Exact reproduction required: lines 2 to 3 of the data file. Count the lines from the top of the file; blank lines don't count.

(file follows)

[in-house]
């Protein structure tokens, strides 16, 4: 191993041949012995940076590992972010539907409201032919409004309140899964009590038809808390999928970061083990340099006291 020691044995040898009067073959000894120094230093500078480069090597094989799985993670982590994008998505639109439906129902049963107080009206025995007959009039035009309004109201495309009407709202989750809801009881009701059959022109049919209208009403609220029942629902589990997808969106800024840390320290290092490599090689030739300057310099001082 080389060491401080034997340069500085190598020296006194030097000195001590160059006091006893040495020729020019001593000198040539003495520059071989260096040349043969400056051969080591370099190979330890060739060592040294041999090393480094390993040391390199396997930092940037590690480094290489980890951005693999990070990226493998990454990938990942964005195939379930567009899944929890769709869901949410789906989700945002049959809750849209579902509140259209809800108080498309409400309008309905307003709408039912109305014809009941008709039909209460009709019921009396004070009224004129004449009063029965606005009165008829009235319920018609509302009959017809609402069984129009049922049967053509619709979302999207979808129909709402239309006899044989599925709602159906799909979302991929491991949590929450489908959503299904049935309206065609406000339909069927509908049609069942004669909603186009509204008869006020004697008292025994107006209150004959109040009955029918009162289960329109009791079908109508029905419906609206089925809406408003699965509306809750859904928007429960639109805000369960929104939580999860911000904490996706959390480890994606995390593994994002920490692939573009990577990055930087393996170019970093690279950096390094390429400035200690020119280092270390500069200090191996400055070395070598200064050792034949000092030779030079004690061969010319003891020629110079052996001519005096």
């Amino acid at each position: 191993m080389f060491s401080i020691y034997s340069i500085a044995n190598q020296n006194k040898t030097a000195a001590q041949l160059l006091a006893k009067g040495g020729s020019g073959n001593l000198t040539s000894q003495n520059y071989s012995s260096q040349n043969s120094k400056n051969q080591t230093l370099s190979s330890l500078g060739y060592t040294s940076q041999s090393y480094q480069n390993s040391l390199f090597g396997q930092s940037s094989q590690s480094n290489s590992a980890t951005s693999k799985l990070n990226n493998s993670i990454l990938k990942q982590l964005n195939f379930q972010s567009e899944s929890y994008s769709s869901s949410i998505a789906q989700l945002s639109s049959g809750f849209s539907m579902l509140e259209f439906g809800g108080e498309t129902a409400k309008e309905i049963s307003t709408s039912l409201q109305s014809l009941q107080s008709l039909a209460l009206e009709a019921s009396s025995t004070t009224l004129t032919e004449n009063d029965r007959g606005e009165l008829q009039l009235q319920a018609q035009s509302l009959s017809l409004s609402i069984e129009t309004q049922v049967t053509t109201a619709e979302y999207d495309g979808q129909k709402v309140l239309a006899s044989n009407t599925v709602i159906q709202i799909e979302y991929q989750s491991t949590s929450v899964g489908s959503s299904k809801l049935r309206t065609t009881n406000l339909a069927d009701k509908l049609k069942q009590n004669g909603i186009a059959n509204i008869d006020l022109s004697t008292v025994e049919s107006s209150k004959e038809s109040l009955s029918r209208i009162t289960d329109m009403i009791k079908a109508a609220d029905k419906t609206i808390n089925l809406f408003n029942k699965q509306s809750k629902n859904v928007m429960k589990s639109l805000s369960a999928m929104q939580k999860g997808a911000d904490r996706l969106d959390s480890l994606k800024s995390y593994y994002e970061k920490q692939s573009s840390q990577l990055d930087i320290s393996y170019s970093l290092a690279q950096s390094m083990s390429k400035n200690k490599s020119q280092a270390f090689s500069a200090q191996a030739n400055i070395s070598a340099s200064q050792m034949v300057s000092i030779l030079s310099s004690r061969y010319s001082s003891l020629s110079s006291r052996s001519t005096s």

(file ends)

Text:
């Protein structure tokens, strides 16, 4: 191993041949012995940076590992972010539907409201032919409004309140899964009590038809808390999928970061083990340099006291 020691044995040898009067073959000894120094230093500078480069090597094989799985993670982590994008998505639109439906129902049963107080009206025995007959009039035009309004109201495309009407709202989750809801009881009701059959022109049919209208009403609220029942629902589990997808969106800024840390320290290092490599090689030739300057310099001082 080389060491401080034997340069500085190598020296006194030097000195001590160059006091006893040495020729020019001593000198040539003495520059071989260096040349043969400056051969080591370099190979330890060739060592040294041999090393480094390993040391390199396997930092940037590690480094290489980890951005693999990070990226493998990454990938990942964005195939379930567009899944929890769709869901949410789906989700945002049959809750849209579902509140259209809800108080498309409400309008309905307003709408039912109305014809009941008709039909209460009709019921009396004070009224004129004449009063029965606005009165008829009235319920018609509302009959017809609402069984129009049922049967053509619709979302999207979808129909709402239309006899044989599925709602159906799909979302991929491991949590929450489908959503299904049935309206065609406000339909069927509908049609069942004669909603186009509204008869006020004697008292025994107006209150004959109040009955029918009162289960329109009791079908109508029905419906609206089925809406408003699965509306809750859904928007429960639109805000369960929104939580999860911000904490996706959390480890994606995390593994994002920490692939573009990577990055930087393996170019970093690279950096390094390429400035200690020119280092270390500069200090191996400055070395070598200064050792034949000092030779030079004690061969010319003891020629110079052996001519005096």
């Amino acid at each position: 191993m080389f060491s401080i020691y034997s340069i500085a044995n190598q020296n006194k040898t030097a000195a001590q041949l160059l006091a006893k009067g040495g020729s020019g073959n001593l000198t040539s000894q003495n520059y071989s012995s260096q040349n043969s120094k400056n051969q080591t230093l370099s190979s330890l500078g060739y060592t040294s940076q041999s090393y480094q480069n390993s040391l390199f090597g396997q930092s940037s094989q590690s480094n290489s590992a980890t951005s693999k799985l990070n990226n493998s993670i990454l990938k990942q982590l964005n195939f379930q972010s567009e899944s929890y994008s769709s869901s949410i998505a789906q989700l945002s639109s049959g809750f849209s539907m579902l509140e259209f439906g809800g108080e498309t129902a409400k309008e309905i049963s307003t709408s039912l409201q109305s014809l009941q107080s008709l039909a209460l009206e009709a019921s009396s025995t004070t009224l004129t032919e004449n009063d029965r007959g606005e009165l008829q009039l009235q319920a018609q035009s509302l009959s017809l409004s609402i069984e129009t309004q049922v049967t053509t109201a619709e979302y999207d495309g979808q129909k709402v309140l239309a006899s044989n009407t599925v709602i159906q709202i799909e979302y991929q989750s491991t949590s929450v899964g489908s959503s299904k809801l049935r309206t065609t009881n406000l339909a069927d009701k509908l049609k069942q009590n004669g909603i186009a059959n509204i008869d006020l022109s004697t008292v025994e049919s107006s209150k004959e038809s109040l009955s029918r209208i009162t289960d329109m009403i009791k079908a109508a609220d029905k419906t609206i808390n089925l809406f408003n029942k699965q509306s809750k629902n859904v928007m429960k589990s639109l805000s369960a999928m929104q939580k999860g997808a911000d904490r996706l969106d959390s480890l994606k800024s995390y593994y994002e970061k920490q692939s573009s840390q990577l990055d930087i320290s393996y170019s970093l290092a690279q950096s390094m083990s390429k400035n200690k490599s020119q280092a270390f090689s500069a200090q191996a030739n400055i070395s070598a340099s200064q050792m034949v300057s000092i030779l030079s310099s004690r061969y010319s001082s003891l020629s110079s006291r052996s001519t005096s």